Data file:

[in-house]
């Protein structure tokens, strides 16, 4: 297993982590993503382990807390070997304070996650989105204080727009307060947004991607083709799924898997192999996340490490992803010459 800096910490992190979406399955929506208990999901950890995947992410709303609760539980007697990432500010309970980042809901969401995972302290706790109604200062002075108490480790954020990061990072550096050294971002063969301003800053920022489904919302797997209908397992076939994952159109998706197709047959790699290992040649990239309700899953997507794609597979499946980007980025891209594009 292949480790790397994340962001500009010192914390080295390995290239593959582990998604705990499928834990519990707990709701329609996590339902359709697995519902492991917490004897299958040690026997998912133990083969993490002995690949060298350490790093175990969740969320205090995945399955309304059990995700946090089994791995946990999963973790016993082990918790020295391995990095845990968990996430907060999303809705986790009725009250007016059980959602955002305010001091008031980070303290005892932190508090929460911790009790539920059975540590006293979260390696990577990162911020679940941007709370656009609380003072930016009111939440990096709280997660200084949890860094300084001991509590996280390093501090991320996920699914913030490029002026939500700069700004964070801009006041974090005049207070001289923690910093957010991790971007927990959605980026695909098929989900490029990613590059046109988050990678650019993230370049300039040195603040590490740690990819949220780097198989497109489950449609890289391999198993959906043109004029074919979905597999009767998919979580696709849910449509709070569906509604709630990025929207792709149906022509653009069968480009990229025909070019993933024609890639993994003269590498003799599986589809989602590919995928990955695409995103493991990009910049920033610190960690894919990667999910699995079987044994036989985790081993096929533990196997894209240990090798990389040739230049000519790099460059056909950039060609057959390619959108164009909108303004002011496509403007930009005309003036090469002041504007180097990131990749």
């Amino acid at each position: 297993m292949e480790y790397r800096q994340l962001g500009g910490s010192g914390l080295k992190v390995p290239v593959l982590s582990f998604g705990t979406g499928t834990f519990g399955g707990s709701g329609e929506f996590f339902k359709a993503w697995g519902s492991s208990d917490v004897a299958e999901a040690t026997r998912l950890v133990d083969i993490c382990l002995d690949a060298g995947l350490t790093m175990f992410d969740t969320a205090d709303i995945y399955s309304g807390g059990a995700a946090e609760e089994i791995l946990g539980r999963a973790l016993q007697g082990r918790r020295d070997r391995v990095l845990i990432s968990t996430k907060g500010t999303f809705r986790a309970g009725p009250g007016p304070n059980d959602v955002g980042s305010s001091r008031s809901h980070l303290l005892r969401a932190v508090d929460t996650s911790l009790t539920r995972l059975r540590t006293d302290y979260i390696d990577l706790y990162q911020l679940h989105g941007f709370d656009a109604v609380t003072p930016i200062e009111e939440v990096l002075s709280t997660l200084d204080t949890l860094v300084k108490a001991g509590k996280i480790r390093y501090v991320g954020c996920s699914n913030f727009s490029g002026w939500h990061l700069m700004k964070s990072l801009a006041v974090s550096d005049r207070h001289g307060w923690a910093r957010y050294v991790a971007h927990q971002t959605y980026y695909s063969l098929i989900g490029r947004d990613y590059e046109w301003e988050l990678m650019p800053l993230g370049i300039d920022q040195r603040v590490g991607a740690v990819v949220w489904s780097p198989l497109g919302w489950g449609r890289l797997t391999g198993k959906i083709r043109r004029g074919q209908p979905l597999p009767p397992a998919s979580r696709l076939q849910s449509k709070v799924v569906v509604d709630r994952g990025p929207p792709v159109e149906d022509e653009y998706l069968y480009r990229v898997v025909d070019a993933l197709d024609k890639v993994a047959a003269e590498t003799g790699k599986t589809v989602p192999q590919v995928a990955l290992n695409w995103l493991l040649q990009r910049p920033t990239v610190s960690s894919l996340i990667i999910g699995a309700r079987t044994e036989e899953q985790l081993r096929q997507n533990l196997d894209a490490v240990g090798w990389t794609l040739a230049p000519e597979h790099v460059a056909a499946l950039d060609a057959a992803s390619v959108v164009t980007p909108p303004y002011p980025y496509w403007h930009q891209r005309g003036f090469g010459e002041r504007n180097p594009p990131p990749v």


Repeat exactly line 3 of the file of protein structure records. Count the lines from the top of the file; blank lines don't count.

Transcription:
């Amino acid at each position: 297993m292949e480790y790397r800096q994340l962001g500009g910490s010192g914390l080295k992190v390995p290239v593959l982590s582990f998604g705990t979406g499928t834990f519990g399955g707990s709701g329609e929506f996590f339902k359709a993503w697995g519902s492991s208990d917490v004897a299958e999901a040690t026997r998912l950890v133990d083969i993490c382990l002995d690949a060298g995947l350490t790093m175990f992410d969740t969320a205090d709303i995945y399955s309304g807390g059990a995700a946090e609760e089994i791995l946990g539980r999963a973790l016993q007697g082990r918790r020295d070997r391995v990095l845990i990432s968990t996430k907060g500010t999303f809705r986790a309970g009725p009250g007016p304070n059980d959602v955002g980042s305010s001091r008031s809901h980070l303290l005892r969401a932190v508090d929460t996650s911790l009790t539920r995972l059975r540590t006293d302290y979260i390696d990577l706790y990162q911020l679940h989105g941007f709370d656009a109604v609380t003072p930016i200062e009111e939440v990096l002075s709280t997660l200084d204080t949890l860094v300084k108490a001991g509590k996280i480790r390093y501090v991320g954020c996920s699914n913030f727009s490029g002026w939500h990061l700069m700004k964070s990072l801009a006041v974090s550096d005049r207070h001289g307060w923690a910093r957010y050294v991790a971007h927990q971002t959605y980026y695909s063969l098929i989900g490029r947004d990613y590059e046109w301003e988050l990678m650019p800053l993230g370049i300039d920022q040195r603040v590490g991607a740690v990819v949220w489904s780097p198989l497109g919302w489950g449609r890289l797997t391999g198993k959906i083709r043109r004029g074919q209908p979905l597999p009767p397992a998919s979580r696709l076939q849910s449509k709070v799924v569906v509604d709630r994952g990025p929207p792709v159109e149906d022509e653009y998706l069968y480009r990229v898997v025909d070019a993933l197709d024609k890639v993994a047959a003269e590498t003799g790699k599986t589809v989602p192999q590919v995928a990955l290992n695409w995103l493991l040649q990009r910049p920033t990239v610190s960690s894919l996340i990667i999910g699995a309700r079987t044994e036989e899953q985790l081993r096929q997507n533990l196997d894209a490490v240990g090798w990389t794609l040739a230049p000519e597979h790099v460059a056909a499946l950039d060609a057959a992803s390619v959108v164009t980007p909108p303004y002011p980025y496509w403007h930009q891209r005309g003036f090469g010459e002041r504007n180097p594009p990131p990749v």